When consumers purchase insurance coverage, they often also purchase what is referred to as an excess policy, also sometimes referred to as umbrella or secondary policies. An excess or umbrella policy is meant to provide coverage beyond the limits of the primary policy, and is considered an extra level of protection. A recent California case, however, demonstrates that excess coverage can be narrower than the primary coverage it is meant to supplement.
In insurance jargon, the primary coverage refers to the insurance that is on the hook immediately for a loss, i.e., the policy where “liability attaches immediatelyupon the happening of the occurrence that gives rise to liability.” (Century Surety Co. v. United Pacific Ins. Co. (2003) 109 Cal.App.4th 1246, 1255 (italics in original).) Examples of primary policies are automobile or homeowners policies. Umbrella or excess coverage is triggered, in contrast, “’only after a predetermined amount of primary coverage has been exhausted.’” (Id.) This means that the umbrella or excess policy kicks in once the primary policy limits have exhausted, meaning paid out in full. The idea is that the umbrella or excess policy will provide insurance coverage for large or catastrophic losses, that exceed the policy limits of the primary policy.
Excess policies generally “follow form” of the underlying primary policy. A follow formexcess policy “incorporates by reference the terms and conditions of the underlying primary policy.” (Haering v. Topa Insurance Company (2016) 244 Cal.App.4th 725, 734.) This means that the excess policy terms and conditions “are the same as the terms and conditions of” the primary policy. (Coca Cola Bottling Co. v. Columbia Casualty Ins. Co. (1992) 11 Cal.App.4th 1176, 1182.)
A recent California Court of Appeal case, however, demonstrates that, even where an excess policy states it follows form to the primary policy, insurance companies can write excess policy coverage that is narrower than the primary policy. On February 3, 2016, the California Court of Appeals, Second Appellate District, issued its opinion inHaering v. Topa Insurance Company. In Haering, the excess policy was a follow form policy, providing that “the provisions of the immediate underlying policy are incorporated as part of this policy.” (Haering,supra, 244 Cal.App.4th at 730.) The excess policy, however, contained an exception where the provisions of the primary policy are “inconsistent with the provisions of this policy.” (Id.) Thus, the excess policy in Haering essentially stated it followed the primary policy except to the extent they are inconsistent.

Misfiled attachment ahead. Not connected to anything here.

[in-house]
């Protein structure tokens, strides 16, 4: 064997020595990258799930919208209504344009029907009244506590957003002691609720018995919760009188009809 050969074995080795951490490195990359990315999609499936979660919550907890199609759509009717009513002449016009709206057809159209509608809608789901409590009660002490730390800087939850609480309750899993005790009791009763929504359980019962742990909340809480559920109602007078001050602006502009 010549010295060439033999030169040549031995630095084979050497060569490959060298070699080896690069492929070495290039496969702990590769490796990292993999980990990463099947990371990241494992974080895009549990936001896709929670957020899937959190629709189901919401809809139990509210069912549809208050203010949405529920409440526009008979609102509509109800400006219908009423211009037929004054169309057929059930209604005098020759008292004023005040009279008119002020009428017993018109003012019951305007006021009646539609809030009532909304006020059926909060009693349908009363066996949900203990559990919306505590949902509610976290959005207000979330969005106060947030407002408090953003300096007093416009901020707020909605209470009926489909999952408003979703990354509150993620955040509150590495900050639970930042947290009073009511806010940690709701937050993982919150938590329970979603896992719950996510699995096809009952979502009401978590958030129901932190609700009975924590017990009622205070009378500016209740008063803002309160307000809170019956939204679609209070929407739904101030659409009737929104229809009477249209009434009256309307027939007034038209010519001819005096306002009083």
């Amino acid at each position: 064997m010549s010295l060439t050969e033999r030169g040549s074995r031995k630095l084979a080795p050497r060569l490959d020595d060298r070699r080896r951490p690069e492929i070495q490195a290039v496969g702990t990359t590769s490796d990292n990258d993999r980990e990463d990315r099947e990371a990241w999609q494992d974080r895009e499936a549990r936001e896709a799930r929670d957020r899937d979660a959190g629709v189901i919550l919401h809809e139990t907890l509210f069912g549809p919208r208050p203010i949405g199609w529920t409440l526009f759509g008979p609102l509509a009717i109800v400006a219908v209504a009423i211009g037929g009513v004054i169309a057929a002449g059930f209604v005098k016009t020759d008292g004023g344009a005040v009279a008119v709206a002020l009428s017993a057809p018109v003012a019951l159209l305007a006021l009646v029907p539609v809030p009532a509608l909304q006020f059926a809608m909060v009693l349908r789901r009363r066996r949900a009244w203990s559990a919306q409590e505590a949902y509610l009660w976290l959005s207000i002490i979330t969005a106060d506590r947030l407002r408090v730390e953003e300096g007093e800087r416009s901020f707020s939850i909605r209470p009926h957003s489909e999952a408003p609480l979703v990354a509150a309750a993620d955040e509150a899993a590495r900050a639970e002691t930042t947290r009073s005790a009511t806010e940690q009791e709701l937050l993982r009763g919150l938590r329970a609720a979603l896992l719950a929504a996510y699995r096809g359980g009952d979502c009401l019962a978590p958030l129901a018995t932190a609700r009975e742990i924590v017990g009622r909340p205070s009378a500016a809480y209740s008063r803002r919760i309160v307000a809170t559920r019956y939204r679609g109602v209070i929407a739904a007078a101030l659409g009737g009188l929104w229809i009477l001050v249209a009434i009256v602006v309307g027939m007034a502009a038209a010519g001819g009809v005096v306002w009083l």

The primary policy in Haering provided underinsured motorist coverage, the excess policy did not. (Id. at 729-731.) The Court of Appeal in Haering stated the rule that “the obligations of following form excess insurers are defined by the language of the underlying policies, except to the extent there is a conflict between the two policies, in which case . . . the wording of the excess policy will control.” (Id. at 734.) Haeringnoted that the excess policy did not contain a “‘broad as primary” endorsement, which would have ensured coverage under the excess policy for a loss covered by the primary policy. (Id. at 735.) Haering held that the excess policy was limited to third party claims, and did not cover the first party UIM claim because such coverage “would be inconsistent with that limitation.” (Id. at 736.)
The lesson for consumers purchasing excess policies is that they must be diligent in determining whether the excess policy contains provisions inconsistent with the primary policy, which render it narrower. If in doubt, it may be a good idea to ask the excess insurer if a “broad as primary” endorsement can be added to the excess policy, to ensure it provides just as much coverage as the primary policy.